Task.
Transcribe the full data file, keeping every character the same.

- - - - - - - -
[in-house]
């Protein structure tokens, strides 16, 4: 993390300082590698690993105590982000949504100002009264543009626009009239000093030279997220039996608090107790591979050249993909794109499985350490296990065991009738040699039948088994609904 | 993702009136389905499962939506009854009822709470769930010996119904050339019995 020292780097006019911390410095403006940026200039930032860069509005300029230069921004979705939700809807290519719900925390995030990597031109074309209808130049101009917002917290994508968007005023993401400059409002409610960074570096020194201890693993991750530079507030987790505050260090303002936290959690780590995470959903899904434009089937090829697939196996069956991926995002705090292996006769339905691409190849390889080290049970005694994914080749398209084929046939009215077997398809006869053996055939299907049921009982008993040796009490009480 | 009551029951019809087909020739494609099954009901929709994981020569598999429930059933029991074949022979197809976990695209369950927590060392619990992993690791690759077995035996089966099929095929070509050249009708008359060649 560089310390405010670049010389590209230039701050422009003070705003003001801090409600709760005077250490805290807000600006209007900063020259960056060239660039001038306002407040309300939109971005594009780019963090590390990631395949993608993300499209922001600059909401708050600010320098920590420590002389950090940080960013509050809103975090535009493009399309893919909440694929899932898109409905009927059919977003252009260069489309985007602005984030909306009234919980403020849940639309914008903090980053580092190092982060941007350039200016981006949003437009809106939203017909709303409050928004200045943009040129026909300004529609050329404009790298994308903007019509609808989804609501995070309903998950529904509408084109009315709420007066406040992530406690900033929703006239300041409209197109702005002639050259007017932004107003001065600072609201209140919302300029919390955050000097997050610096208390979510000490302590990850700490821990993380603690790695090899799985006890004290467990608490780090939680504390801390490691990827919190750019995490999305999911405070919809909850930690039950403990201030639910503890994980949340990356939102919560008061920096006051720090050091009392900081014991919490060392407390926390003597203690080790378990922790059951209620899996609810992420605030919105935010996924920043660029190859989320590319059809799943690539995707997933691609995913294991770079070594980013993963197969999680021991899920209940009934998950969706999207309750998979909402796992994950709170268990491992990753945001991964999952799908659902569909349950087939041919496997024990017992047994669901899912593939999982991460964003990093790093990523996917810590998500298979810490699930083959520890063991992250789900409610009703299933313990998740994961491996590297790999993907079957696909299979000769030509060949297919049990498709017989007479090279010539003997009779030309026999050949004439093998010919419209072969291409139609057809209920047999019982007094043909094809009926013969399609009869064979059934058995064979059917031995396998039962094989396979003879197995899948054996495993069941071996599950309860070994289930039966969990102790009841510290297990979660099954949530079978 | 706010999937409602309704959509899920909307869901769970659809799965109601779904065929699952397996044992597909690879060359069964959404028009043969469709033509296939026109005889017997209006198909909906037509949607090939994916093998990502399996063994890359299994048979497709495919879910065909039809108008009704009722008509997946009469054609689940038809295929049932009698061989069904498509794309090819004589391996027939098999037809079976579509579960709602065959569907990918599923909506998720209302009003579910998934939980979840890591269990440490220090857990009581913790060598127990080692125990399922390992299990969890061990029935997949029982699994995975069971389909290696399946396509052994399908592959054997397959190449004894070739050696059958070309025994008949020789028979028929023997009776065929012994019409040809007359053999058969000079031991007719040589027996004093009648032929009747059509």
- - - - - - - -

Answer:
[in-house]
């Protein structure tokens, strides 16, 4: 993390300082590698690993105590982000949504100002009264543009626009009239000093030279997220039996608090107790591979050249993909794109499985350490296990065991009738040699039948088994609904 | 993702009136389905499962939506009854009822709470769930010996119904050339019995 020292780097006019911390410095403006940026200039930032860069509005300029230069921004979705939700809807290519719900925390995030990597031109074309209808130049101009917002917290994508968007005023993401400059409002409610960074570096020194201890693993991750530079507030987790505050260090303002936290959690780590995470959903899904434009089937090829697939196996069956991926995002705090292996006769339905691409190849390889080290049970005694994914080749398209084929046939009215077997398809006869053996055939299907049921009982008993040796009490009480 | 009551029951019809087909020739494609099954009901929709994981020569598999429930059933029991074949022979197809976990695209369950927590060392619990992993690791690759077995035996089966099929095929070509050249009708008359060649 560089310390405010670049010389590209230039701050422009003070705003003001801090409600709760005077250490805290807000600006209007900063020259960056060239660039001038306002407040309300939109971005594009780019963090590390990631395949993608993300499209922001600059909401708050600010320098920590420590002389950090940080960013509050809103975090535009493009399309893919909440694929899932898109409905009927059919977003252009260069489309985007602005984030909306009234919980403020849940639309914008903090980053580092190092982060941007350039200016981006949003437009809106939203017909709303409050928004200045943009040129026909300004529609050329404009790298994308903007019509609808989804609501995070309903998950529904509408084109009315709420007066406040992530406690900033929703006239300041409209197109702005002639050259007017932004107003001065600072609201209140919302300029919390955050000097997050610096208390979510000490302590990850700490821990993380603690790695090899799985006890004290467990608490780090939680504390801390490691990827919190750019995490999305999911405070919809909850930690039950403990201030639910503890994980949340990356939102919560008061920096006051720090050091009392900081014991919490060392407390926390003597203690080790378990922790059951209620899996609810992420605030919105935010996924920043660029190859989320590319059809799943690539995707997933691609995913294991770079070594980013993963197969999680021991899920209940009934998950969706999207309750998979909402796992994950709170268990491992990753945001991964999952799908659902569909349950087939041919496997024990017992047994669901899912593939999982991460964003990093790093990523996917810590998500298979810490699930083959520890063991992250789900409610009703299933313990998740994961491996590297790999993907079957696909299979000769030509060949297919049990498709017989007479090279010539003997009779030309026999050949004439093998010919419209072969291409139609057809209920047999019982007094043909094809009926013969399609009869064979059934058995064979059917031995396998039962094989396979003879197995899948054996495993069941071996599950309860070994289930039966969990102790009841510290297990979660099954949530079978 | 706010999937409602309704959509899920909307869901769970659809799965109601779904065929699952397996044992597909690879060359069964959404028009043969469709033509296939026109005889017997209006198909909906037509949607090939994916093998990502399996063994890359299994048979497709495919879910065909039809108008009704009722008509997946009469054609689940038809295929049932009698061989069904498509794309090819004589391996027939098999037809079976579509579960709602065959569907990918599923909506998720209302009003579910998934939980979840890591269990440490220090857990009581913790060598127990080692125990399922390992299990969890061990029935997949029982699994995975069971389909290696399946396509052994399908592959054997397959190449004894070739050696059958070309025994008949020789028979028929023997009776065929012994019409040809007359053999058969000079031991007719040589027996004093009648032929009747059509």